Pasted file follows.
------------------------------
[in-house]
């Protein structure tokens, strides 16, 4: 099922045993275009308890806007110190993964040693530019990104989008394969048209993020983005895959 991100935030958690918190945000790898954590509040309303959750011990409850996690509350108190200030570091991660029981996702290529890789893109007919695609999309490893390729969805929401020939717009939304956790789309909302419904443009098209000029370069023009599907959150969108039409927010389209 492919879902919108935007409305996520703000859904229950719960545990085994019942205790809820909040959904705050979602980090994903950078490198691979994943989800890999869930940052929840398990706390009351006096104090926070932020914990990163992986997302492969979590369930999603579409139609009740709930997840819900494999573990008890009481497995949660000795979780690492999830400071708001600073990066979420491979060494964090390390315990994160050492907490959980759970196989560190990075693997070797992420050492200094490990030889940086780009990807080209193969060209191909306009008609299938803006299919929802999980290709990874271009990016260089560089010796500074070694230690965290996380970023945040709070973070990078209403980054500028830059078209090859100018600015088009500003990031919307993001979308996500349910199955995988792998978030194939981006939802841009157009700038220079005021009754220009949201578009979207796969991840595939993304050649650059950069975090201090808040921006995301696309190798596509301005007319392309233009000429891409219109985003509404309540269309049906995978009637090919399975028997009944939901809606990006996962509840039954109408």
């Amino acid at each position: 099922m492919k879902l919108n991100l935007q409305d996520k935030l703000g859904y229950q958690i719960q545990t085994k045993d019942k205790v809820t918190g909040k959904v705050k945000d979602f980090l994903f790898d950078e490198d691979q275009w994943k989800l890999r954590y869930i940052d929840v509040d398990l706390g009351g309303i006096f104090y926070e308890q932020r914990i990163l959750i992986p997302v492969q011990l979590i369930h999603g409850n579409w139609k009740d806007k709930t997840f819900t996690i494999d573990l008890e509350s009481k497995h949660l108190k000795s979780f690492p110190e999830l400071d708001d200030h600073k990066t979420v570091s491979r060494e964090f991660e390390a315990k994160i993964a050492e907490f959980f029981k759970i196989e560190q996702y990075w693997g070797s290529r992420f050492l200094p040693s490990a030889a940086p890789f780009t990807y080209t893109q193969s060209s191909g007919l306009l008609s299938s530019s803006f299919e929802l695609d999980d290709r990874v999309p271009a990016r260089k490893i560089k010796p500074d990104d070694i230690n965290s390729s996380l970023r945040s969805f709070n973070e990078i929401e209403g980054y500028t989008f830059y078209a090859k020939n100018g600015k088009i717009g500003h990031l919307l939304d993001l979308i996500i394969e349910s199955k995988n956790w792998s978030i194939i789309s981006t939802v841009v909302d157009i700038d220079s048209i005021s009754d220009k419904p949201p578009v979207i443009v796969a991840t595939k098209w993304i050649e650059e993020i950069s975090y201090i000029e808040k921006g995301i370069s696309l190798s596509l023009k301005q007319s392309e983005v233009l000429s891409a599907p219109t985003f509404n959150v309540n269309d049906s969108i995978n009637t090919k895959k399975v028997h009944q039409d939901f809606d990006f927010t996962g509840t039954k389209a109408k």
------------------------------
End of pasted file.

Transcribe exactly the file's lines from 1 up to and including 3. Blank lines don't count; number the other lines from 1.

[in-house]
């Protein structure tokens, strides 16, 4: 099922045993275009308890806007110190993964040693530019990104989008394969048209993020983005895959 991100935030958690918190945000790898954590509040309303959750011990409850996690509350108190200030570091991660029981996702290529890789893109007919695609999309490893390729969805929401020939717009939304956790789309909302419904443009098209000029370069023009599907959150969108039409927010389209 492919879902919108935007409305996520703000859904229950719960545990085994019942205790809820909040959904705050979602980090994903950078490198691979994943989800890999869930940052929840398990706390009351006096104090926070932020914990990163992986997302492969979590369930999603579409139609009740709930997840819900494999573990008890009481497995949660000795979780690492999830400071708001600073990066979420491979060494964090390390315990994160050492907490959980759970196989560190990075693997070797992420050492200094490990030889940086780009990807080209193969060209191909306009008609299938803006299919929802999980290709990874271009990016260089560089010796500074070694230690965290996380970023945040709070973070990078209403980054500028830059078209090859100018600015088009500003990031919307993001979308996500349910199955995988792998978030194939981006939802841009157009700038220079005021009754220009949201578009979207796969991840595939993304050649650059950069975090201090808040921006995301696309190798596509301005007319392309233009000429891409219109985003509404309540269309049906995978009637090919399975028997009944939901809606990006996962509840039954109408």
């Amino acid at each position: 099922m492919k879902l919108n991100l935007q409305d996520k935030l703000g859904y229950q958690i719960q545990t085994k045993d019942k205790v809820t918190g909040k959904v705050k945000d979602f980090l994903f790898d950078e490198d691979q275009w994943k989800l890999r954590y869930i940052d929840v509040d398990l706390g009351g309303i006096f104090y926070e308890q932020r914990i990163l959750i992986p997302v492969q011990l979590i369930h999603g409850n579409w139609k009740d806007k709930t997840f819900t996690i494999d573990l008890e509350s009481k497995h949660l108190k000795s979780f690492p110190e999830l400071d708001d200030h600073k990066t979420v570091s491979r060494e964090f991660e390390a315990k994160i993964a050492e907490f959980f029981k759970i196989e560190q996702y990075w693997g070797s290529r992420f050492l200094p040693s490990a030889a940086p890789f780009t990807y080209t893109q193969s060209s191909g007919l306009l008609s299938s530019s803006f299919e929802l695609d999980d290709r990874v999309p271009a990016r260089k490893i560089k010796p500074d990104d070694i230690n965290s390729s996380l970023r945040s969805f709070n973070e990078i929401e209403g980054y500028t989008f830059y078209a090859k020939n100018g600015k088009i717009g500003h990031l919307l939304d993001l979308i996500i394969e349910s199955k995988n956790w792998s978030i194939i789309s981006t939802v841009v909302d157009i700038d220079s048209i005021s009754d220009k419904p949201p578009v979207i443009v796969a991840t595939k098209w993304i050649e650059e993020i950069s975090y201090i000029e808040k921006g995301i370069s696309l190798s596509l023009k301005q007319s392309e983005v233009l000429s891409a599907p219109t985003f509404n959150v309540n269309d049906s969108i995978n009637t090919k895959k399975v028997h009944q039409d939901f809606d990006f927010t996962g509840t039954k389209a109408k």